Finally–GPL antivirus for Linux

Clamav is a free (GPL) virus scanner for Linux and other Unix systems. It seems to work well. The price is right.
There are very few viruses for Linux, so few that most people don’t waste their time with virus scanning. But if the machine is acting as a server for clients that are vulnerable to viruses–cough–Windows–cough–it’s a good idea to have antivirus software on your server, just so you know your clients are safe.

Debian packages are in Sarge and Sid. Source can be downloaded and built from the link above. Once it becomes better known, it should appear in RPM distributions such as Red Hat in time.

It’s just a scanner, but if it finds an infected file, you can clean it manually with free tools you download elsewhere. Clamav will take care of alerting you, the price is right, and the platform’s right. It’s always been hard to find antivirus software for Linux of any sort, so Clamav is a welcome addition to the family.

We’ll talk a lot more about servers in the coming days.

Red Hat and Debian fans debate desktop Linux

Mail from longtime reader Steve Mahaffey on the state of desktop Linux. My responses interspersed within:
SM: It’s been a while since I’ve emailed you, though I still read your site almost daily and comment from time to time.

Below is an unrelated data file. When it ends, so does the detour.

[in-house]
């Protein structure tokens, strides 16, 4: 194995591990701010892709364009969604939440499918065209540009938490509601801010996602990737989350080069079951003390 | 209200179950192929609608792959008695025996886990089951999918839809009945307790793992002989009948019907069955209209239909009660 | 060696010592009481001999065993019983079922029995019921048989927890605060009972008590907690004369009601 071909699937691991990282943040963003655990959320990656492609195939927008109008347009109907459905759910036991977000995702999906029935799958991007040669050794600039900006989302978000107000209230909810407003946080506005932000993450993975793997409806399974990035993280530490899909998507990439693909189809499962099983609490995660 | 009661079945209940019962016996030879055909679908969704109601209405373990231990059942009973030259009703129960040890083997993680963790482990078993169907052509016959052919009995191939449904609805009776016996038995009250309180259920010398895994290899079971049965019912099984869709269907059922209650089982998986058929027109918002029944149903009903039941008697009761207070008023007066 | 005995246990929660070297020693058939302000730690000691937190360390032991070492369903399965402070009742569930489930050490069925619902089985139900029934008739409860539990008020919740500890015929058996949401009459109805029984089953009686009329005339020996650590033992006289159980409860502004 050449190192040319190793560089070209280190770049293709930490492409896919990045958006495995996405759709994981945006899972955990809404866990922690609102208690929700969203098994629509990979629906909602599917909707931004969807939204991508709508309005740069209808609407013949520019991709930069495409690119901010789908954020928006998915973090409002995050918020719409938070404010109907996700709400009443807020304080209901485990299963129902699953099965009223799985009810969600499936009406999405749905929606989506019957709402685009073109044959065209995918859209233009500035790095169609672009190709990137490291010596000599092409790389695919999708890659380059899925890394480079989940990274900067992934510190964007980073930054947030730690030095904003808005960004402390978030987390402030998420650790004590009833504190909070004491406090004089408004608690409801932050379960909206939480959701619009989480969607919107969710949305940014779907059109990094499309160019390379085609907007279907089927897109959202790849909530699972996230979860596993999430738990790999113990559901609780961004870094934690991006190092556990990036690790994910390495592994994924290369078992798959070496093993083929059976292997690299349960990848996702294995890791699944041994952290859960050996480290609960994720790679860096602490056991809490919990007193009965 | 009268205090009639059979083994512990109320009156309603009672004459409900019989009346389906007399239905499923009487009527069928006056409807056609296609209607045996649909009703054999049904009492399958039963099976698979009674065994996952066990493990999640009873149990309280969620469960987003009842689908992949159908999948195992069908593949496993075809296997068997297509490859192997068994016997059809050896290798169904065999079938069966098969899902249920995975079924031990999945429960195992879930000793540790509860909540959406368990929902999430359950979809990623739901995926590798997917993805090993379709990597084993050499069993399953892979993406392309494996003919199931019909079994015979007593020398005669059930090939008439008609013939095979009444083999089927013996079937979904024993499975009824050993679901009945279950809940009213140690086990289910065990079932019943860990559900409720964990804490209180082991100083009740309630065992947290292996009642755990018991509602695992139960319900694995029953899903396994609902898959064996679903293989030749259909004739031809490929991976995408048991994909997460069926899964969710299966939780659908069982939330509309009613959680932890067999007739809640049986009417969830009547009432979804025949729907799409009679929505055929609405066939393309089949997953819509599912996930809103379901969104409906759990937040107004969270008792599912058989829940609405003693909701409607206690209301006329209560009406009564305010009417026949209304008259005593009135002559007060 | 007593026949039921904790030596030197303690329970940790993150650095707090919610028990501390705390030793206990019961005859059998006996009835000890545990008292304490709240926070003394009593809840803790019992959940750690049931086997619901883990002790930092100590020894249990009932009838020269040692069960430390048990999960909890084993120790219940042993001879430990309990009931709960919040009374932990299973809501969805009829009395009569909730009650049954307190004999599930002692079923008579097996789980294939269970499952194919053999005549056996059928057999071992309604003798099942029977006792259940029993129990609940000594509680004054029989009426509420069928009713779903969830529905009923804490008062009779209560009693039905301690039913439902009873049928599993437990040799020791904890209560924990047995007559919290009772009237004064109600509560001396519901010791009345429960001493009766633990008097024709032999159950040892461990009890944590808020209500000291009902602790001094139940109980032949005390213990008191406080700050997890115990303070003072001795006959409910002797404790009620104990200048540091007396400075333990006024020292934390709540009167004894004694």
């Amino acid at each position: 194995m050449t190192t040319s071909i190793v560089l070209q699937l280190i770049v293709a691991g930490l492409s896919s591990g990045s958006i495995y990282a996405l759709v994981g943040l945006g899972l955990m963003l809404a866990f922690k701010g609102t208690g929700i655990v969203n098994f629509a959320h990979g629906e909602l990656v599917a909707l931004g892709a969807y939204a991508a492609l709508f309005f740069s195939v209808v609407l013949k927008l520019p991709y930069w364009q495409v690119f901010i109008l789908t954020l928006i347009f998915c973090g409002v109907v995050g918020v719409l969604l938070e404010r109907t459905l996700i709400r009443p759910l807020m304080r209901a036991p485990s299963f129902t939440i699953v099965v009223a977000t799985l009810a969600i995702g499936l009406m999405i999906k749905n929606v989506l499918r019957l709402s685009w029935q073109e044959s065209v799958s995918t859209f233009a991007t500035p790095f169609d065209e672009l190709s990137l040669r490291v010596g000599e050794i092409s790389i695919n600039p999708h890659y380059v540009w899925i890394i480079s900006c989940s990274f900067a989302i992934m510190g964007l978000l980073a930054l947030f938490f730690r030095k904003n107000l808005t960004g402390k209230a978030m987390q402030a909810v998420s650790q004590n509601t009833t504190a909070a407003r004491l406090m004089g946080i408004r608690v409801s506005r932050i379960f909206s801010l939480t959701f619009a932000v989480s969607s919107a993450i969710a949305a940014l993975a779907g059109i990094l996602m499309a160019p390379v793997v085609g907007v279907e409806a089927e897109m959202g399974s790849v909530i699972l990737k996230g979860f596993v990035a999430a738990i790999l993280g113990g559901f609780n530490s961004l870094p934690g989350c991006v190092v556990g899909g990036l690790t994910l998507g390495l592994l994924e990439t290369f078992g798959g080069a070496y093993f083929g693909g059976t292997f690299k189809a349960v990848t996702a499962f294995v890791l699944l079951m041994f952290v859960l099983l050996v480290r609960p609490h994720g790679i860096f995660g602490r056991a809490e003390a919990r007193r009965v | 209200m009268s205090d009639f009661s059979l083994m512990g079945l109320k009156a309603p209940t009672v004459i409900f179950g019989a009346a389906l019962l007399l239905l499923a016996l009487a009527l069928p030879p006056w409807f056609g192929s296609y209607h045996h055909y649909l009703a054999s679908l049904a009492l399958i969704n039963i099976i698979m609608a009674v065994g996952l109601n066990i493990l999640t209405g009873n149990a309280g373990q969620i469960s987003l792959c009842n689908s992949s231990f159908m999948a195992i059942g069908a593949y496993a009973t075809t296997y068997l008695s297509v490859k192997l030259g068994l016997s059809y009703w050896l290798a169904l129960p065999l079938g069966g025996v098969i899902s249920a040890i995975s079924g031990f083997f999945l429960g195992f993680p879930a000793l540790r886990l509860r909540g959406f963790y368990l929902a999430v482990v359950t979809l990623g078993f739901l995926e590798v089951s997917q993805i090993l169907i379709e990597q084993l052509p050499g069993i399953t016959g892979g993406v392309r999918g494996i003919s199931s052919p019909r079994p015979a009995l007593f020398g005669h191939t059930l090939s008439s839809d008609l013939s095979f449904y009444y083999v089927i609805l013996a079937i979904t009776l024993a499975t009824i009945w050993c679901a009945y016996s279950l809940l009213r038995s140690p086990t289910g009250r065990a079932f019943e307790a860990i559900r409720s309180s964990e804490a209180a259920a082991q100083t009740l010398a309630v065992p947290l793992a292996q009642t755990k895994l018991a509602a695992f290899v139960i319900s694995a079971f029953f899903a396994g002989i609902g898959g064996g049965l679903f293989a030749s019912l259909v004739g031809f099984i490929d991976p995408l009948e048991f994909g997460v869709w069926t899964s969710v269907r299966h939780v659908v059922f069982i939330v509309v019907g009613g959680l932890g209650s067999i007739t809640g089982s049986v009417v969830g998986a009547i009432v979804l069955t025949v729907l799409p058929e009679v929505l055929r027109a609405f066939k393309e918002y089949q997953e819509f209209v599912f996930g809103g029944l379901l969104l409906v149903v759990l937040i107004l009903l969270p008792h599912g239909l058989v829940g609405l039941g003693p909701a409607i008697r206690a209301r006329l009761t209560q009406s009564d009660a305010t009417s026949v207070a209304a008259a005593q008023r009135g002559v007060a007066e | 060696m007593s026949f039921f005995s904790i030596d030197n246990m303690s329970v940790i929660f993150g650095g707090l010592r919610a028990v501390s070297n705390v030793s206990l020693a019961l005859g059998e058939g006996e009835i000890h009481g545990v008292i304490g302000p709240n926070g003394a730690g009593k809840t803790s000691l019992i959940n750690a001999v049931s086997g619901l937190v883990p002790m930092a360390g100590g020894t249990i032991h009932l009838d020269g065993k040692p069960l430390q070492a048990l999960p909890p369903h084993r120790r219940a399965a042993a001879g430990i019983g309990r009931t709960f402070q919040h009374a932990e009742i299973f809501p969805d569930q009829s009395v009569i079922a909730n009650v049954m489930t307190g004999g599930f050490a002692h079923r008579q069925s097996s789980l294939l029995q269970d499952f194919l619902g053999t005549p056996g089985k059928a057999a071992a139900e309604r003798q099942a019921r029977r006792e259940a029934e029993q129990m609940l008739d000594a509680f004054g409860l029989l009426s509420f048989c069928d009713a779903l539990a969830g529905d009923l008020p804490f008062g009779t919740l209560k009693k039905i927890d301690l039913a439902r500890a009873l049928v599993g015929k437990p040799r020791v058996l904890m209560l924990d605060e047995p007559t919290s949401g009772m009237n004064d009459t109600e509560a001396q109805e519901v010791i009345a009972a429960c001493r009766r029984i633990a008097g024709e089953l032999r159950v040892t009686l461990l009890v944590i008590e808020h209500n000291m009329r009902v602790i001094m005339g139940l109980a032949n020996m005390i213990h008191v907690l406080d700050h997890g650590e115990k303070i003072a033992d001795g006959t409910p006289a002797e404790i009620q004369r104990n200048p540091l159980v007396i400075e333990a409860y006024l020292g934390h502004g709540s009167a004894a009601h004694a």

DF: I appreciate that.

SM: Other than our common faith the most important subject that I could comment on might be desktop Linux.

DF: And it’s been a while since I’ve written about either of those. Too long.

SM: In the past I’ve used Mandrake and Suse briefly, and Red Hat 7.2/3 more extensively. As a server, Red Hat 7.3, booted to runlevel 3, runs until the power goes off at my West Houston home long enough to outlast my UPS. On the other hand, as a desktop OS, Red Hat 7.3 with KDE or Ximian Gnome would crash 1-3 x per week, and Ximian Gnome would get corrupted, requiring me to delete various ./.gnome* config files or files in /tmp to fix it, which most users would not be able to fathom or guess at.